GoldLink is on the edge of becoming the ‘King of the DMV;’ the cultural “Diaspora” gives him a chance to clinch that title.

“Diaspora” features Ari PenSmith, Khalid, Maleek Berry, Tyler The Creator, WizKid, Pusha-T and more.






I have reason to believe every rapper that thinks they are in the upper-echelon of rap should have a cold ass reggae-inspired song in their catalog; for GoldLink, that song is “Yard.”

“Yard” features silky smooth vocals by featured guest WTSRN and an authentic reggae instrumental that even real life Rastafarians will approve of. With great support backing him up, you get a version of GoldLink that is swagged out, confident, bold, cocky and unbothered. On the real, it feels like the DMV native glides through his verses on the song, opting to have just as much fun as stress on the mic.

This song makes me want to eat beef patties and shake my flat ass.




“Maniac” will get slept on by listeners, but on the real, it’s a beyond solid track. On it, you get a gassed up version of GoldLink that is focused on getting his bread, intent on putting his foes in the dirt, and most importantly, willing to go toe-to-toe with his rap competition. Even though ‘Link’s lyrics on this song is delivered with his signature tongue-twisting style of spitting, on this particular rodeo, he sounds a bit more focused and locked-in on proving his worth to us all. (A locked-in GoldLink is scary, folks)

Who’s that female version of Pnb Rock at the end of this song? I wasn’t feeling her part at all…

It’s funny how the word ‘maniac’ has transformed into something positive as the years have gone by.




In “Coke White/Moscow,” the world gets a chance to hear both evil GoldLink and evil Pusha-T.

With “Coke White/Moscow” being powered by this cold/sinister instrumental, both GoldLink and Pusha-T spit bars about being ultimate women-slayers, hustlers, drug dealers, mouth-slappers and money-makers. While Pusha uses more of a sly/composed approach to rapping on his verse, ‘Link kills s**t by spewing out bars like a deranged calculator. Even though Pusha has the best verse on this song, GoldLink might’ve won MVP of the it simply based off of impact (Google Curry and Iguodala in the 2015 finals).

That n***a Pusha-T used the word ostentation in his verse… If he isn’t an all-time great to you, you are trippin’.




In “Zulu Screams,” GoldLink tries his most daring approach yet, dropping off a fast-paced banger that features infectious/cultural contributions from Maleek Berry and Bibi Bourelly. Additionally, the song has an afrobeat attached to it that people with green cards will love. As for GoldLink, I thought he shined bright by hurling out braggadocios lyrics steadily on the track, establishing himself as one bad akata in the process.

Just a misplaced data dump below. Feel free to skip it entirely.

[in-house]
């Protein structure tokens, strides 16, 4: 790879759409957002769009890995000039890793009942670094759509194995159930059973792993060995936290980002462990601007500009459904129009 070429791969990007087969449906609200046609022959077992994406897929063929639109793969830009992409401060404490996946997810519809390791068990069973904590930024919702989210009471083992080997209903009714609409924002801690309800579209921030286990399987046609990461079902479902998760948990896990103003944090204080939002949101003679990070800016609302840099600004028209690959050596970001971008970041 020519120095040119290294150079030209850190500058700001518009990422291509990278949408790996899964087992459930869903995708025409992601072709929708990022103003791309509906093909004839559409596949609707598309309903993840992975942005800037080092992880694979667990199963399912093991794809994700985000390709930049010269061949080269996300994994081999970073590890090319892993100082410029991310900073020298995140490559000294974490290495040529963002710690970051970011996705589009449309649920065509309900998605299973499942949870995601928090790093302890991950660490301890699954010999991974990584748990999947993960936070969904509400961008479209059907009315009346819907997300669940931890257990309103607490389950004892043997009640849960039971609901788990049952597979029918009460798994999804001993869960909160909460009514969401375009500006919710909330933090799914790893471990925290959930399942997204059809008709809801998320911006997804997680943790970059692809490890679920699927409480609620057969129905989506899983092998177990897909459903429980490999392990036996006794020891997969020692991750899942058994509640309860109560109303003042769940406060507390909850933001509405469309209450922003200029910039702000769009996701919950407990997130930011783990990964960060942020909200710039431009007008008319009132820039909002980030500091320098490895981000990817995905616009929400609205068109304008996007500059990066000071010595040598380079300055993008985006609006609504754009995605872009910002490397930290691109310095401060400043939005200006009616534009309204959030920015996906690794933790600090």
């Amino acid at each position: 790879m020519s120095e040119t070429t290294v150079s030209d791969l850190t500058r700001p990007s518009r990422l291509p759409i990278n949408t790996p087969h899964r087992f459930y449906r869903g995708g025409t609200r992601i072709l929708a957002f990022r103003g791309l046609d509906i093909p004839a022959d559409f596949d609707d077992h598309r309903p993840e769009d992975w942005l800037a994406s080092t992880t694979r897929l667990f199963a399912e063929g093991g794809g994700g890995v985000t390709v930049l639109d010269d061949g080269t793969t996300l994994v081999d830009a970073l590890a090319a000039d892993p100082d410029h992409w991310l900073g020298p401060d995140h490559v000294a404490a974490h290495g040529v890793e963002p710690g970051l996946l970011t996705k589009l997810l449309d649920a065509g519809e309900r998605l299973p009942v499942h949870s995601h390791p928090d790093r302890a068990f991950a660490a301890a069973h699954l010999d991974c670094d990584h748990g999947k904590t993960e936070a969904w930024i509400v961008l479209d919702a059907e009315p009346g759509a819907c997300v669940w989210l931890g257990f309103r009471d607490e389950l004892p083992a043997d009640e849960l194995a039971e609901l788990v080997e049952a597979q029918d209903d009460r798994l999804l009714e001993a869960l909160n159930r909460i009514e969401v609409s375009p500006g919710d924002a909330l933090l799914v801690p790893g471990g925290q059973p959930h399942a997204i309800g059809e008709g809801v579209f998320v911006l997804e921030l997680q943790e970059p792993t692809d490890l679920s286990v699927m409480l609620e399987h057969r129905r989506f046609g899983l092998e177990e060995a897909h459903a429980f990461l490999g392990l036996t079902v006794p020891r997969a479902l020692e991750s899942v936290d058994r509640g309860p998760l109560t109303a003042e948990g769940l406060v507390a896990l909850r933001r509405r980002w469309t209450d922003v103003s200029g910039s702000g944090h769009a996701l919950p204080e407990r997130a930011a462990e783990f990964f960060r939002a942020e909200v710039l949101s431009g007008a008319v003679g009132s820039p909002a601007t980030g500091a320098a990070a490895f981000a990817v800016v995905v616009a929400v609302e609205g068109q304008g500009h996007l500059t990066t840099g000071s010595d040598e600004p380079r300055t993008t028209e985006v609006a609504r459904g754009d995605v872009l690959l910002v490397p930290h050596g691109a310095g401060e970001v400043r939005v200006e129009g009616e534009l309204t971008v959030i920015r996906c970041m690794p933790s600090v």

Goldlink is from the DMV, and everybody knows the DMV is New Nigeria.




“Joke Ting” is colorful, fun, summery, and most notably, tough as nails. With the song boasting this vibrant instrumental, featured guest The Weeknd Ari PenSmith kills s**t by gifting us with this gleeful vocal performance that has tons of trill attached to it. From there, GoldLink adds some additional grit to the song, delivering a few tongue-twisting verses about being a n***a that books the baddest of chicks and isn’t afraid to pop-off on someone if he needs to. Personally, I think the combination of the two artists’ styles is fantastic on this song, especially when it comes to the unique vibes they were able to create.


1. ///ERROR (N/A)

2. JOKE TING (5/5)

3. MANIAC (4.5/5)



6. MORE (4/5)


8. U SAY (4/5)

9. YARD (4.5/5)

10. SPANISH SONG (4/5)

11. NO LIE (3.5/5)

12. TIFF FREESTYLE (3.5/5)

13. RUMBLE (3/5)

14. SWOOSH (4/5)




It is so refreshing listening to a rap artist that is comfortable in not only his own skin, but his ancestor’s skin, too. In “Diaspora,” GoldLink shines by embracing African culture, but at the same time, does a fantastic job of keeping close with his DC roots. As a DMV native/Nigerian-American, that s**t is a blessing to listen to.

As the years have gone by, I’ve heard maturation from ‘Link as not only a rapper, but also an all-around artist. In “Diaspora,” I feel like ‘Link reaches the pinnacle of music-making, creating not just great rap tracks, but great rap tunes, too. So how do I decipher between rap tracks and rap tunes you ask? Rap tunes are meant to be played on the radio, at circuses, at graduation parties and family functions; rap tracks are meant to be played in cars, in the background when you’re cleaning up your house or in earphones. In the end of the day, tunes have more of a reach than tracks. So the next question is: How was GoldLink able to make a successful body of work that features fourteen rap tunes? Well, he garnered up beats that ranged from wholesome to cultural, sprinkling hard s**t into the fray every once in a while. He also made sure to collaborate with artists that had great appeal and innate abilities to deliver melodic hooks (This aspect is very important). Lastly, ‘Link relied on being a version of himself that was real as s**t, but also open to standing out like a sore thumb on songs that didn’t necessarily need a “Asthma attack-sounding” rapper. The combination of everything I mentioned above makes “Diaspora” a heartwarming effort that I guarantee morphs ‘Link into an artist people of all colors and struggles can appreciate.

Ladies and gentlemen, say hi to your new King of the DMV: GoldLink! (Don’t worry Wale and Shy Glizzy, there’s nothing wrong with being a viable second option)